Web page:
Station Houston Aims to Boost Startups, City’s Tech Ecosystem

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help them work through an idea and help create the next generation of companies?

X: Is there a model in mind for Station?

E.K.: We always look to [Chicago entrepreneurship hub] 1871; it’s a similar model to what we’re calling co-working plus. They have an accelerator and VCs located there, a coding academy. It’s almost like all of the services that startups would need.

This is our 1.0 version. When we move to a larger space, we’re going to bring in other constituents to be co-located with us. We are not reinventing the wheel. This is a model that has worked in many other cities. Speaking with Amplify in LA, they said the mentorship one-on-one is much more impactful than roundtables and panels. Capital Factory (in Austin) started as an accelerator and shifted the model. Over time, we would like to raise a seed fund to invest ourselves.

We want to build affiliations and be part of the network in these different cities. We want other cities to be aware of what we’re doing and have those entrepreneurs reach out to us.

X: What sort of programming will be available? What do you think startups most need?

E.K.: It’s more than just co-working. One of the things that’s very impactful is just one-to-one mentorship. Someone like Keith Kreuer at Redhouse, doing speed-dating with him and three or four companies. My bet is that many of those companies will develop a formal or informal relationship with Keith. That’s knowledge transfer.

Right now, we have a lot of people working in disparate locations unable to bounce ideas off of each other. … Talent development is a big part of it. There are companies that are Series A- and B-funded that have left Houston, saying that Houston lacks talent. I’m not sure that that’s true.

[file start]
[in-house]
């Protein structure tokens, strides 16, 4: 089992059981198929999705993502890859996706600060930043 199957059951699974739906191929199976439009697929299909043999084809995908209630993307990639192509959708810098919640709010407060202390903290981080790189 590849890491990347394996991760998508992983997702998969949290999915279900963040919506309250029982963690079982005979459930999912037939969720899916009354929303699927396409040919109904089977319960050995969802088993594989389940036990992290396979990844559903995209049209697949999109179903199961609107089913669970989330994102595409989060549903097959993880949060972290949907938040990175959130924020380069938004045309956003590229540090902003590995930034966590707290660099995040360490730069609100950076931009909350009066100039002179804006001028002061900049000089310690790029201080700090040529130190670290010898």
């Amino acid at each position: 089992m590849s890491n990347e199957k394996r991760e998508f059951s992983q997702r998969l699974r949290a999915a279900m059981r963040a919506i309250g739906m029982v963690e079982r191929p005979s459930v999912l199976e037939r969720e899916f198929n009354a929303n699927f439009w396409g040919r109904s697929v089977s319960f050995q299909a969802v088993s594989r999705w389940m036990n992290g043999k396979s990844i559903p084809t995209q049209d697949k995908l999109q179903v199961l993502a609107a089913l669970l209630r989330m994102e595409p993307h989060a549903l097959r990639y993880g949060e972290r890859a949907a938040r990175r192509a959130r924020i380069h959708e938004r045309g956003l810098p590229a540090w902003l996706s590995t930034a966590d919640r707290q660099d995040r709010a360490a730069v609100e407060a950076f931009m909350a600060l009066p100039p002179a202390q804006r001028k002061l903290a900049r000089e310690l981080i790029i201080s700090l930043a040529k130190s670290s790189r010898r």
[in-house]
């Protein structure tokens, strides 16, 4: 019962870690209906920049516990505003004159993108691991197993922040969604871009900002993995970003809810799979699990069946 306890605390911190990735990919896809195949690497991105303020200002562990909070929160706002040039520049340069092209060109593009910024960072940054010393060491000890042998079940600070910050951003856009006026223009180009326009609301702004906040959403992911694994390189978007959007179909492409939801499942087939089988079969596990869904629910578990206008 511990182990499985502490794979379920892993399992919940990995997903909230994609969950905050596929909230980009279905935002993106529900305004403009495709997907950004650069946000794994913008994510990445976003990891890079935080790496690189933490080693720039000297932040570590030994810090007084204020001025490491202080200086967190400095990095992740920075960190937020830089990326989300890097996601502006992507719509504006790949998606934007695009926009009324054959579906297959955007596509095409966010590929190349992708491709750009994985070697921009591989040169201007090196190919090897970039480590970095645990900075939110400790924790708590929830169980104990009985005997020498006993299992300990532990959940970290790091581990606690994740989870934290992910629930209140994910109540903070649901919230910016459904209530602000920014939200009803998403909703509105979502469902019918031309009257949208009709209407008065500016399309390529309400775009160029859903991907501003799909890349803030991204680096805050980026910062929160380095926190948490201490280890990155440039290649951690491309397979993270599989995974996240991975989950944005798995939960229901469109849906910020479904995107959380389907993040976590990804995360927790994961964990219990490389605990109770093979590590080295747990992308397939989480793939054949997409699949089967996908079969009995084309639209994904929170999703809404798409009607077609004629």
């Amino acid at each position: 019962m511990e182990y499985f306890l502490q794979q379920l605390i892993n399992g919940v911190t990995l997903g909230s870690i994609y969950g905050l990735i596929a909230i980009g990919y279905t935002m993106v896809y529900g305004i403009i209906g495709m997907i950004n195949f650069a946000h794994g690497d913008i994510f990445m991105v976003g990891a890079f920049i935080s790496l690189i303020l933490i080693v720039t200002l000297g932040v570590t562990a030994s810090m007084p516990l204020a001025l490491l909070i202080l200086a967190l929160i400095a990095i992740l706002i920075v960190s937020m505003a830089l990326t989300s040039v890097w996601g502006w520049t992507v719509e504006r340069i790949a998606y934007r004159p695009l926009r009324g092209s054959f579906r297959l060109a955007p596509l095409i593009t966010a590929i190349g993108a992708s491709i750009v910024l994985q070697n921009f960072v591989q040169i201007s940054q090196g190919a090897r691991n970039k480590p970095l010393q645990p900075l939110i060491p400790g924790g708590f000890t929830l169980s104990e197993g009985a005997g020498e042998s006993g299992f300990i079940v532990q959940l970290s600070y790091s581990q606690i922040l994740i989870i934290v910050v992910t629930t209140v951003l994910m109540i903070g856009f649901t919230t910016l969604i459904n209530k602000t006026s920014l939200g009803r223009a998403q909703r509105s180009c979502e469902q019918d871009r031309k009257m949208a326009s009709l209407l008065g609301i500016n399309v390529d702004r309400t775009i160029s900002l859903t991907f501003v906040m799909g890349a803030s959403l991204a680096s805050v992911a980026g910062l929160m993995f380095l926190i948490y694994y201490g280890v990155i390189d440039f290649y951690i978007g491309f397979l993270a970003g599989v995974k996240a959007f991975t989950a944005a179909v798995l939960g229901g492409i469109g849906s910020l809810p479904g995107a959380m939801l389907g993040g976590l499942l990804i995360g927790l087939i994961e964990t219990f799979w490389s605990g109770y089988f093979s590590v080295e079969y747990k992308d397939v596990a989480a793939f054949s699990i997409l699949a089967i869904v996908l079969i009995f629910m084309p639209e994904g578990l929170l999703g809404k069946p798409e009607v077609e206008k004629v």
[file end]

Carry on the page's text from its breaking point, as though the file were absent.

I think the talent doesn’t have a place to go. How many young mechanical engineers are thinking about businesses they want to start, but they don’t know how to start?

I’ve spent a lot of time in New York and LA, and they go to South By Southwest, but they just skip Houston. They say there’s nothing in Houston; I’m not going to go. I’m building a lighthouse for the city, in the same way that Capital Factory and the (Dallas Entrepreneur Center) are for their cities.

Also, we want to work and are working with TMC all the other organizations in town. One of the cultural characteristics we have is around collaboration. For example, BrainCheck, which is a TMCx company, has a shared membership here.

X: What do you call success this time next year?

J.R.: How many people are starting businesses? How many are accessing investment dollars to grow? A year from now we want to be preparing to move into larger facilities.

E.K.: It’s capacity utilization. What percentage of seats are sold and how many shared memberships do we have? I’d like us to be bursting at the seams. That’s the physical manifestation of success.

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